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22: serwax tayek nemehru aynu
1: serwax tayek nemehru aynu
( treat your dependents well)
2: hur sukoa ohery uimo fy nisru nis ntek nis iri sukoa
( in so far as it belongs to you to do so)
3: ohir fy nisru nis sipfate junmo neter Ptah ehtuk hestnef
( and it belongs to those who god Ptah has favored)
4: fy shi oinef ta shi xoto anoox uimo inan iri nefrun amo
( it be said he be a person as we do not know)
5: zas simaxru nety kinzoi xepera baka
( the events which may happen tomorrow)
6: ta shi xoto muroxt anoox hraher junmo wa shi aynu serwaxnef
( he be a wise person by who one be well treated)
7: fy poibo wonin shi zas nemehru junmo jhud
( it will then be the dependents who say)
8: mai hir mai hir
( come on come on)
9: kown bownefer serwaxmu ehtuk vimtawnef radoi
( if good treatment has been given)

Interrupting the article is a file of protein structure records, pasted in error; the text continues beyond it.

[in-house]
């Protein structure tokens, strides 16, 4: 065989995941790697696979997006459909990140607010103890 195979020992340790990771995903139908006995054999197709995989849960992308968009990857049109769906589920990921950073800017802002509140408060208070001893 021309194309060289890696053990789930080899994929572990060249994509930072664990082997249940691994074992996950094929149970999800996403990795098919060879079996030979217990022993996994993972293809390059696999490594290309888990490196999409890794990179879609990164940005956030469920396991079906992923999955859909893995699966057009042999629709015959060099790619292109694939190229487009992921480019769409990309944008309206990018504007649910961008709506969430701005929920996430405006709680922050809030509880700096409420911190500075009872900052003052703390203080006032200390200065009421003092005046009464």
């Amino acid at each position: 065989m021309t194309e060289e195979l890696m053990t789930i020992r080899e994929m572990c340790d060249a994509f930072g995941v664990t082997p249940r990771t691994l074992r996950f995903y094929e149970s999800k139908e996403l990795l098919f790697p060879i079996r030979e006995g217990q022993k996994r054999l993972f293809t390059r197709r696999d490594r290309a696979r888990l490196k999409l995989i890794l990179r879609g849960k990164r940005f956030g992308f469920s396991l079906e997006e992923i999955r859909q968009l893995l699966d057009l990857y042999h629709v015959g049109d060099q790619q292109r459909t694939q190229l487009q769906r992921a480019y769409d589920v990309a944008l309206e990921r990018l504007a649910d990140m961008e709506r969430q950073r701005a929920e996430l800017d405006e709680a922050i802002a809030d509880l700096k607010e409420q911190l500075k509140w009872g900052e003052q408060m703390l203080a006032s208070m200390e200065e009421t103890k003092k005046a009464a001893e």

10: zas nemehru laru vetas
( the dependents are support)


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ewuudru iny PtahHotep 22:3
Precepts of PtahHotep

ewuudru iny PtahHotep The Maxims of Ptahhotep or Instruction of Ptahhotep is an ancient literary work attributed to Ptahhotep, a vizier under King Isesi of the Egyptian Fifth Dynasty (ca. 2414-2375 BC).[1] It is a collection of maxims and advice in the sebayt genre on human relations, that are directed to his son. The work survives today in papyrus copies, including the Prisse Papyrus which dates from the Middle Kingdom and is on display at the Bibliothèque Nationale in Paris. There are considerable differences between the Prisse Papyrus version and the two texts at the British Museum.[2] The 1906 translation by Battiscombe Gunn, published as part of the "Wisdom of the East" series, was made directly from the Prisse Papyrus, in Paris, rather than from copies, and is still in print.